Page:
In my coaching practice I often hear from clients that they are convinced that their children are triggering them. They are sure that their children are deliberately looking for and pushing their buttons.
Parents tell me that these buttons are about lack of respect, not being listened to, not doing what they are told, or lying and rude behaviour. They tell me that when their children push these ‘buttons’ they feel frustrated, annoyed, and angry; they yell, scream and even have their own temper tantrums of rage.
Many of you are probably nodding your head right now as you have come face to face with these experiences – you understand these reactions.
But what if I told you that your children are not deliberately pushing your buttons – that they aren’t seeking them out and consciously pushing them to get a reaction out of you. What if I told you that they are simply behaving the only way they know in that moment, and that your reaction has almost nothing to do with their behaviour?
One of the biggest myths in parenting is that our child’s behaviour makes us act a certain way. I am sure you have a puzzled look on your face right now so let me explain.
A trigger is an emotional reaction to a situation. When someone says or does something that we don’t like, we have a choice of how to act. We may tell the person we don’t like that, we may simply walk away or we may react.
When we react with yelling or screaming or in an aggressive way this is a clear sign that an old wound has been touched and reactivated – most likely a childhood wound that was never healed. Our reaction doesn’t stem from what is happening in this moment, rather it comes from this old wound, or a compound of wounds and emotions.
Let me give you an example.
A client, Carrie, had constant battles with her daughter about what clothes to wear. One day she found herself angry and yelling at her daughter because she would not wear the special dress she had bought her for a family party. Her daughter yelled back that she hated the dress and refused the wear it. Carrie remembers standing in front of her daughter in a rage trying to figure out how she was going to pull the dress over her daughters head. Realizing that she could not force her and also feeling that her emotions were out of control, Carrie decided to let it go and she walked away.
The incident bothered her though and in the coaching session we deconstructed what had happened. Carrie soon realized that feelings of resentment from her childhood, along with some shame and guilt were actually at the root of this incident.
As a child Carrie always got hand-me-downs from her older sister and rarely got new clothes, and never party dresses. When she bought the dress for her daughter she realized she had really bought it for her inner child. When she remembered the moment in the store she admitted that her daughter had just shrugged her shoulders when she asked her if she liked it. She bought it anyway because she thought it was adorable and she hoped that her daughter would change her mind.
Carrie began to understand that part of her emotions was resentment for her daughter that she didn’t like the dress and there was also some feelings of rejection of what her inner child liked. We also explored how Carrie was worried and anxious about what other people would say if her daughter wasn’t all dressed up like the other children who were coming to this party. She didn’t want to be embarrassed by her child’s ordinary clothes and be thought of as a bad parent.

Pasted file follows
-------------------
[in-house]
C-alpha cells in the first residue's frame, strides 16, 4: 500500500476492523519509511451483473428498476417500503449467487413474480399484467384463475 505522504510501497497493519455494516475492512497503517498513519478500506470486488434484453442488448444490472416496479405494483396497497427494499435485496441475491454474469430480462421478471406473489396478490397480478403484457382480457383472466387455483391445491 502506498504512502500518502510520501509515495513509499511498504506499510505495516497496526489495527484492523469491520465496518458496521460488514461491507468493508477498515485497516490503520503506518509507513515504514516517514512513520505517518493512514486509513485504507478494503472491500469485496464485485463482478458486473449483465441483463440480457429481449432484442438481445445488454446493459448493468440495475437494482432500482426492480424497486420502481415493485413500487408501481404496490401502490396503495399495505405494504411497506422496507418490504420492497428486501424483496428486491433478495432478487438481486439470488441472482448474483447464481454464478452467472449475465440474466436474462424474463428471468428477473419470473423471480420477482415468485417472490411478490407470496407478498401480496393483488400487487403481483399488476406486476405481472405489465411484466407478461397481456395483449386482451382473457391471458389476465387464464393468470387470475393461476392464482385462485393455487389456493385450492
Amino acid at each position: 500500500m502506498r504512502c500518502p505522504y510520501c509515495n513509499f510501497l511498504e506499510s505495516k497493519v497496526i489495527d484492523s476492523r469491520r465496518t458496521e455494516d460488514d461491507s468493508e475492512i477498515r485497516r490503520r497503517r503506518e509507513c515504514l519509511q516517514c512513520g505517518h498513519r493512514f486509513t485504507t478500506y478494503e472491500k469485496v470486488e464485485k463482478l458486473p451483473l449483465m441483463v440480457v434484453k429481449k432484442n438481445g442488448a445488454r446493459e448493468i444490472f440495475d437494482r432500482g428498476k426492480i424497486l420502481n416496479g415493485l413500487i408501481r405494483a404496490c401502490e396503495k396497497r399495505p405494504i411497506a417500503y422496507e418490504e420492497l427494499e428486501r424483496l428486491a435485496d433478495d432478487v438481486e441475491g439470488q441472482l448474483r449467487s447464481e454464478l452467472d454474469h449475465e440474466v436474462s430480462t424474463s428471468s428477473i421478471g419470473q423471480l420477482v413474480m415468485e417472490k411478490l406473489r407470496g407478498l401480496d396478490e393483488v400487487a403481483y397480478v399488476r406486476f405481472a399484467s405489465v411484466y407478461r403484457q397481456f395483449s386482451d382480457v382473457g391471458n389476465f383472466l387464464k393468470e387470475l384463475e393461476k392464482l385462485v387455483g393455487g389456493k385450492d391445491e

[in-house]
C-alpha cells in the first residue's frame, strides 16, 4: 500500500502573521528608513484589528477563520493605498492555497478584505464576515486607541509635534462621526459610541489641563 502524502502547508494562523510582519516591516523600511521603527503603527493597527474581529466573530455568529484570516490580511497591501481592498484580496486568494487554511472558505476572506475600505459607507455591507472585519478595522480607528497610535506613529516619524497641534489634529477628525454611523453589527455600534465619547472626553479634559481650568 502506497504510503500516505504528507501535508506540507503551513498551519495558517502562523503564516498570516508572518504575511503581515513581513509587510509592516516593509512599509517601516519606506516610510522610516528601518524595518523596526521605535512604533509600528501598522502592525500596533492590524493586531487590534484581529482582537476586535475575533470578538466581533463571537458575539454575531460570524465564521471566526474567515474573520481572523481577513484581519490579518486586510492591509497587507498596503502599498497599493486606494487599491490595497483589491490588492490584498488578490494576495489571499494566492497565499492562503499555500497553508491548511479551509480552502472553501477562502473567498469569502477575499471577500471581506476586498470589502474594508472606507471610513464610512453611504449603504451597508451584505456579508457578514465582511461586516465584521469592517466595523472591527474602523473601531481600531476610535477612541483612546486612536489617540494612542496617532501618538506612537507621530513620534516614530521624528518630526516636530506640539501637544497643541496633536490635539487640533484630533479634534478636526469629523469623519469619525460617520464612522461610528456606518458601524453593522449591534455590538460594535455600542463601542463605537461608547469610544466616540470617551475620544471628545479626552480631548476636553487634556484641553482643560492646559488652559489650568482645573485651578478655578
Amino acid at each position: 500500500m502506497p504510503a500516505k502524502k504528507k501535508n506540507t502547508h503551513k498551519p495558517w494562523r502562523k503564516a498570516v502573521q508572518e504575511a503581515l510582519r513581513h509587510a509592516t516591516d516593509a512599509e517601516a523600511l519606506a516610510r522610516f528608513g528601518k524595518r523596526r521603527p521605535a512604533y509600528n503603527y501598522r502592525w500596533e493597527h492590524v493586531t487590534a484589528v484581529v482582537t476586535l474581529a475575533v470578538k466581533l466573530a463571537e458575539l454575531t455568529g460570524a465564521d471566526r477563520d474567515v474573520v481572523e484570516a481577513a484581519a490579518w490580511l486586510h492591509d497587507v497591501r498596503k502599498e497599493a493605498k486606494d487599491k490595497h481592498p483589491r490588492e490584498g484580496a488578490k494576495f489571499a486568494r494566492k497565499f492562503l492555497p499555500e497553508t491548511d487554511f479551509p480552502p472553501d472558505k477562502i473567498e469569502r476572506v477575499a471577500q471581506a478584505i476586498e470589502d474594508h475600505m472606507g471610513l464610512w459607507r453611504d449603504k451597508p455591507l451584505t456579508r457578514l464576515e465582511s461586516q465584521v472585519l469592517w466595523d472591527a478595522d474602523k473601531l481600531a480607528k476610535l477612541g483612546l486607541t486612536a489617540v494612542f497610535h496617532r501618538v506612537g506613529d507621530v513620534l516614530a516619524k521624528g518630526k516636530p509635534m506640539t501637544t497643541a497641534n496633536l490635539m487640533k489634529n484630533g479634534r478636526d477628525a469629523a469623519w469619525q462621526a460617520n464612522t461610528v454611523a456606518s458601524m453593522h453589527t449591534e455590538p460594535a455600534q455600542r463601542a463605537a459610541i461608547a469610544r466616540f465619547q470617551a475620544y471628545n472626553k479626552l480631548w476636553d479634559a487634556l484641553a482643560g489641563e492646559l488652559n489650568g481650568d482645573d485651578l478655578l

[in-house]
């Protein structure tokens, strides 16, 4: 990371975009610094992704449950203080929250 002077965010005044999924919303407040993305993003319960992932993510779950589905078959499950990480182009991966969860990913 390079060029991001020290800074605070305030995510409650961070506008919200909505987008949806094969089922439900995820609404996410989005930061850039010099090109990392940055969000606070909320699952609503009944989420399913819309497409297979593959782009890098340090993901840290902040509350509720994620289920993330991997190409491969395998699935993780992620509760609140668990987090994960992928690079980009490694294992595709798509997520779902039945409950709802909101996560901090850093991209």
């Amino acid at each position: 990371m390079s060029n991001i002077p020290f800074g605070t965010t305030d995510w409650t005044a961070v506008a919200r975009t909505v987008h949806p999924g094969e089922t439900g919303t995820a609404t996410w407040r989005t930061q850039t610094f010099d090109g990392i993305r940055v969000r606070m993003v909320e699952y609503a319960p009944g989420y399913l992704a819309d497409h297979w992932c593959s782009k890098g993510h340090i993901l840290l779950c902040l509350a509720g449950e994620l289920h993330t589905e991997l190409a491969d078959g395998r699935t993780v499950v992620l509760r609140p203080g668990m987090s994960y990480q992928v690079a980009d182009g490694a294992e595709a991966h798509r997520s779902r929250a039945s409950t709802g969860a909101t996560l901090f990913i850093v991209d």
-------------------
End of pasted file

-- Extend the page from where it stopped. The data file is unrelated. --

Carrie also began to recognize that she was creating this battle over her daughter’s clothes by buying her clothes she really didn’t like. Carrie saw how her inner child was picking out the outfits with little to no regard for what her daughter actually liked – no wonder they would fight every morning!
Do you see how we can create these nasty cycles over our childhood emotions? Can you appreciate that our reaction comes from within us – from our wounds and feelings of guilt, shame and fear and really has nothing to do with our child’s behaviour? It is only when we stop and ask ourselves where these reactions and emotions come from can we really start to appreciate our responsibility in our child’s behaviour.
This is how the triggers can be the teachers. Each trigger and reaction is telling you that something needs to be looked at. Every time you feel frustrated, disappointed, mad or darn right angry, it’s an opportunity to pause and go inward and see what’s really there. Then we can offer our inner child some love, see her pain and acknowledge the feelings and wounds that are there.
This is how our children can be our greatest teachers, our mirrors, because they show us what we need to work on! They reveal to us, through our reactions, what we need to take care of. This is how we can grow and transform as parents.
The relationship with our children is the most powerful relationship we will ever have and it can transform our lives, and this planet, by embracing it and the journey into conscious parenting!
TRY IT OUT!
Next time you react to your child with frustration, yelling or rage, stop and ask yourself what is really going on. Go deep and see what is happening within you and your inner child. What wounds are being reactivated in this moment? What fears are coming up? Are you feeling shame and guilt about something?
Give yourself love and compassion and heal those parts – because if you don’t I guarantee you they will reveal themselves again, and again until you are forced to attend to them.
P.S. I also wrote a blog about a hair issue I had with my daughter and I did a similar deconstruction that showed what was really behind my angry reaction. Click here to read it.
I am a Certified Integral Life Coach and I offer coaching programs and services to support and guide you in your parenting and life. The programs I offer are transformational and will make a huge impact on you and your family. Click here to learn more!